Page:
There is a wide range of restaurants in Copenhagen operating at altitudes just under the gourmet heavy hitters – Pony is one them. While they offer fewer elements on the plates, and the comfort and service are not quite as extravagant – the flavour is beyond reproach. We choose the changing four-course menu, dubbed “Pony Kick”, and a corresponding number of à la carte dishes to ensure a thorough exploration of the menu. The vegetarian starter is comprised of baked beetroot with fresh goat’s cheese, pickled mustard seeds and ramson capers generously sprinkled with freshly ground pepper. The salty cheese and acidic capers elegantly counter the sweetness of the tender beetroot – and had it not been for the earthy and bitter beetroot wafers, it would have been a perfectly balanced dish. The great flavours continue with thick slices of salted brill. The firm fish rests in a fiery horseradish cream, while the raw Brussels sprout leaves on top add juiciness and a touch of sweetness to the dish. The accompanying grüner veltliner from Arndorfer is an invitingly drinkable choice – as reflected by the one-litre bottle – whose palate-cleansing crispness goes particularly well with the sprouts. The wines are consistently natural wines, featuring small winemakers. A nest of Tuscan kale encircles an orange egg yolk confit, which flows nicely out into the sauce of reduced chicken stock split with parsley oil. The depth of the chicken stock is unforgettable – if Pony sold it to go, people would stand in line for hours to get their hands on it. A standout among the main courses is the flaked cod with a crystal-clear centre, served with baked, shrivelled Jerusalem artichokes and a subtle cream of cod roe reminiscent of the Swedish specialty, Kalles Kaviar. Our delight continues unimpeded throughout the evening, as we are treated to exemplary service by the team of waiters, who exhibit flexibility and a keen sense of each diner’s needs. Pony goes all-in on delicious cuisine, without digging deep into your wallet.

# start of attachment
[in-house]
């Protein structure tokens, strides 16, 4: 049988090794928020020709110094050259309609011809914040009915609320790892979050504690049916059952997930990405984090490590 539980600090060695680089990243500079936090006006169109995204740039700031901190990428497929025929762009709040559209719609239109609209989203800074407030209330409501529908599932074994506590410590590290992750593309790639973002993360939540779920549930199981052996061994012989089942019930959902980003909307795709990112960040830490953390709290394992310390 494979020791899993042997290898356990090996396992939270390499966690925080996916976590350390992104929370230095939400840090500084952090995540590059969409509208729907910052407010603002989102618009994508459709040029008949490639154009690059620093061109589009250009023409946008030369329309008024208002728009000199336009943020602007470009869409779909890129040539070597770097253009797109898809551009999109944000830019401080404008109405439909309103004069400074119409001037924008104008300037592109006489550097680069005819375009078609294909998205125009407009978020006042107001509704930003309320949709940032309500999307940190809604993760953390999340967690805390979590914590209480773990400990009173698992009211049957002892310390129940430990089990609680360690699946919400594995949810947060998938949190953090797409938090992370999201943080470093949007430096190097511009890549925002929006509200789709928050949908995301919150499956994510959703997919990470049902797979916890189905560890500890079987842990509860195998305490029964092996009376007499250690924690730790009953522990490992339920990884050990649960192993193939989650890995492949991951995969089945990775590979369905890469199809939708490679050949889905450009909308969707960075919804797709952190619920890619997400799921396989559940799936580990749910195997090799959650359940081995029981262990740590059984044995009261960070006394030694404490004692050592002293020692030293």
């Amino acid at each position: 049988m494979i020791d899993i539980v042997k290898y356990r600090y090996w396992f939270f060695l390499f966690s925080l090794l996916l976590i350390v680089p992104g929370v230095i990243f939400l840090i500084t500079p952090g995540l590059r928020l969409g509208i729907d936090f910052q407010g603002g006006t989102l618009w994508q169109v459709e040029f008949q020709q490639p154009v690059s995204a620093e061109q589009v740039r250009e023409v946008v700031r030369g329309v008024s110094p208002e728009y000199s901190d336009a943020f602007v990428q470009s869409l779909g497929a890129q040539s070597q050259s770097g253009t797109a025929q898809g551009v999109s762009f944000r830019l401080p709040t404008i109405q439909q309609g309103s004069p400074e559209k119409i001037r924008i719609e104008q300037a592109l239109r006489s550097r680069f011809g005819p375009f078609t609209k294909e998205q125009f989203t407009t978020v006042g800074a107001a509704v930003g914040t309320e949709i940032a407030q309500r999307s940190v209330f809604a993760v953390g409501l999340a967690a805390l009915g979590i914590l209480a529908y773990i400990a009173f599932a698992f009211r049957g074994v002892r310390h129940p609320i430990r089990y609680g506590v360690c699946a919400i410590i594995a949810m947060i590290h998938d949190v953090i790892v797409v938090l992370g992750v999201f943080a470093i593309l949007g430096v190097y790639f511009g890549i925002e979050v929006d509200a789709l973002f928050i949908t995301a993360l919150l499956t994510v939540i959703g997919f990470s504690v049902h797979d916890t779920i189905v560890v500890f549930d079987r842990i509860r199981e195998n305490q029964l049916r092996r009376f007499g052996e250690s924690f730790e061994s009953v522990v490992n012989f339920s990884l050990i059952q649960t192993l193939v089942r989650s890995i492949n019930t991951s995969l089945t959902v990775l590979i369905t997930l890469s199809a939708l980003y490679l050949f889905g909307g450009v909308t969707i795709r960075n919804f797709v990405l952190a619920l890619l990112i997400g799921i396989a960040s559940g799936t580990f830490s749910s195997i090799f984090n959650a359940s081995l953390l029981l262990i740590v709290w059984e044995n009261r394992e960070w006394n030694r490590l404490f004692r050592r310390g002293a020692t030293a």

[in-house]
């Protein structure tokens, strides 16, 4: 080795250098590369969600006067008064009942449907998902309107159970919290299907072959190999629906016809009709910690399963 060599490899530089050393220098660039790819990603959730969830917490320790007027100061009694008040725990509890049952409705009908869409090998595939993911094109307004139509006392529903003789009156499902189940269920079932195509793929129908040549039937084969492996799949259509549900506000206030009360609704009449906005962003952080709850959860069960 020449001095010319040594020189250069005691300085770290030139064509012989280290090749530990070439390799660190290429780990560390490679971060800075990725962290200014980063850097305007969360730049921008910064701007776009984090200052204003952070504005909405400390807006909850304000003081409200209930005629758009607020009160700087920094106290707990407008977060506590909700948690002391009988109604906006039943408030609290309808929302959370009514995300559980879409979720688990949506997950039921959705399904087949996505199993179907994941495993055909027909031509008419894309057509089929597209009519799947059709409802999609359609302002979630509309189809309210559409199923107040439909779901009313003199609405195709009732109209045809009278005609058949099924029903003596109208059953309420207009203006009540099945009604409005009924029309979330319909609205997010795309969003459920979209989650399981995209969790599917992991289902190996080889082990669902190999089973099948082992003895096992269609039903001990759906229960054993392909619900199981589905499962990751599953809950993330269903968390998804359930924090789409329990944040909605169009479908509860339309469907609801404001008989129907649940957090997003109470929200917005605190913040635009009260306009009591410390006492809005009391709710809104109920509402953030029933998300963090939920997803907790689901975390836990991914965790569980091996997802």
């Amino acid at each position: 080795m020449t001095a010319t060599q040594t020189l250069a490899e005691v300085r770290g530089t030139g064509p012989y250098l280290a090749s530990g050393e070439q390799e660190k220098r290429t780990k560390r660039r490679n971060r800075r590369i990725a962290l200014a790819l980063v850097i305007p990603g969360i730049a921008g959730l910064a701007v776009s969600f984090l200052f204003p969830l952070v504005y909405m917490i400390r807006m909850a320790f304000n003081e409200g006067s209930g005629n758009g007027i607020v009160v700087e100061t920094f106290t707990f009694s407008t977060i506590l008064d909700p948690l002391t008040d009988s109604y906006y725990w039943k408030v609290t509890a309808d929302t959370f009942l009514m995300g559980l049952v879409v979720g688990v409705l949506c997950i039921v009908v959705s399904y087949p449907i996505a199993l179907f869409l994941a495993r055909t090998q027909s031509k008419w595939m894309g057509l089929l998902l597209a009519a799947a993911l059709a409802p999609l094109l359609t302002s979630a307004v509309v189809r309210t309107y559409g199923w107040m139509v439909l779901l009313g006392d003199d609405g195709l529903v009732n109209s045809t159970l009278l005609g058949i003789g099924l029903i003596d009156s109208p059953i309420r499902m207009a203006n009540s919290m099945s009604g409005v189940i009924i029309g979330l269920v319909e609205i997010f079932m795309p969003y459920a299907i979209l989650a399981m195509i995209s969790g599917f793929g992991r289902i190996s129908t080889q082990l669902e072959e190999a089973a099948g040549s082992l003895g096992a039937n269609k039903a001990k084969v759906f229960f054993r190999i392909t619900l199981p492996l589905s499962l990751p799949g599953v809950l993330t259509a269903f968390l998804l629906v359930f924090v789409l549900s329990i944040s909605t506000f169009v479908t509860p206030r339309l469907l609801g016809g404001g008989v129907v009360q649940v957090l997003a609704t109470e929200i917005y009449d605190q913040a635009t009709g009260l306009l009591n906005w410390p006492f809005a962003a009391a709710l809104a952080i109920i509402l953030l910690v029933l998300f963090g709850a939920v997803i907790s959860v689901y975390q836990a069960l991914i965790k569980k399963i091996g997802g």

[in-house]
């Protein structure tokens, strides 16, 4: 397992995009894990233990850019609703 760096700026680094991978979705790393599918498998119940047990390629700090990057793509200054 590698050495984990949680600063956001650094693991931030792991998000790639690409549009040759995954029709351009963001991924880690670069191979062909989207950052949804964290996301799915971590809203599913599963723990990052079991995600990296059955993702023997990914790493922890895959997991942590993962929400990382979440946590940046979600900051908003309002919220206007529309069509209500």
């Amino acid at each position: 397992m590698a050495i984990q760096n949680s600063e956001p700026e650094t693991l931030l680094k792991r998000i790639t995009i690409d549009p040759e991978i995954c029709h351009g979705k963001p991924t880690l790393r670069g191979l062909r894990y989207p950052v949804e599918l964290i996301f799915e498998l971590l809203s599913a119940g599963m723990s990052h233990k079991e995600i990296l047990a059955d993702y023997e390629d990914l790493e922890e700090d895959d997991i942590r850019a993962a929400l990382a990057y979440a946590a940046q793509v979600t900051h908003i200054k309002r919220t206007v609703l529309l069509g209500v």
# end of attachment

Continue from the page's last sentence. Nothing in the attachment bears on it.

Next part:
Radio looks like the inside of a Scandinavian designer log cabin, with raw wood and large, empty windows facing out towards the iconic former home of the Danish Broadcasting Company’s radio studios – thus the name. The restaurant is the epitome of modern, healthy Nordic cuisine made with the season’s simple ingredients. We begin by feasting on rustic Øland wheat bread and an irresistible butter whipped with buttermilk and browned onion. Strips of Danish octopus are served with a creamy sauce of bakskuld (salted and smoked witch flounder), apple vinegar gelée, and grated egg yolk. A burnt leek adds a tad too much bitterness to this otherwise delicious dish with a good balance of richness, sweetness and acidity. Saltwater-poached cod with raw, marinated celeriac, celeriac purée, hay-cream, apple leather and toasted buckwheat seeds actually proves somewhat bland. Meanwhile, a 2015 aligoté from Meursault, fresh and acidic with a touch of butter, goes perfectly with the dish. Although also arriving in white and light hues, the next dish has a copious and fulfilling depth of flavour: baked Jerusalem artichokes with crisp pickled onion, a foamy sauce of Jerusalem artichokes and roasted almond butter for an added umami kick. A dark yellow 2005 riesling from Joseph Schmidt in Kremstal has a good age and is sufficiently stout to withstand the smoky richness of the Jerusalem artichokes. The cuisine is veg-intensive and many dishes resemble each other, following the formula of a root vegetable, a light sauce and a little bit of protein. It’s monotonous at times, but every dish shows careful consideration of balance and texture. Our waiters share their wonderfully nerdy enthusiasm for the wines and food, so we leave Radio wiser and with a comfortable lightness of body.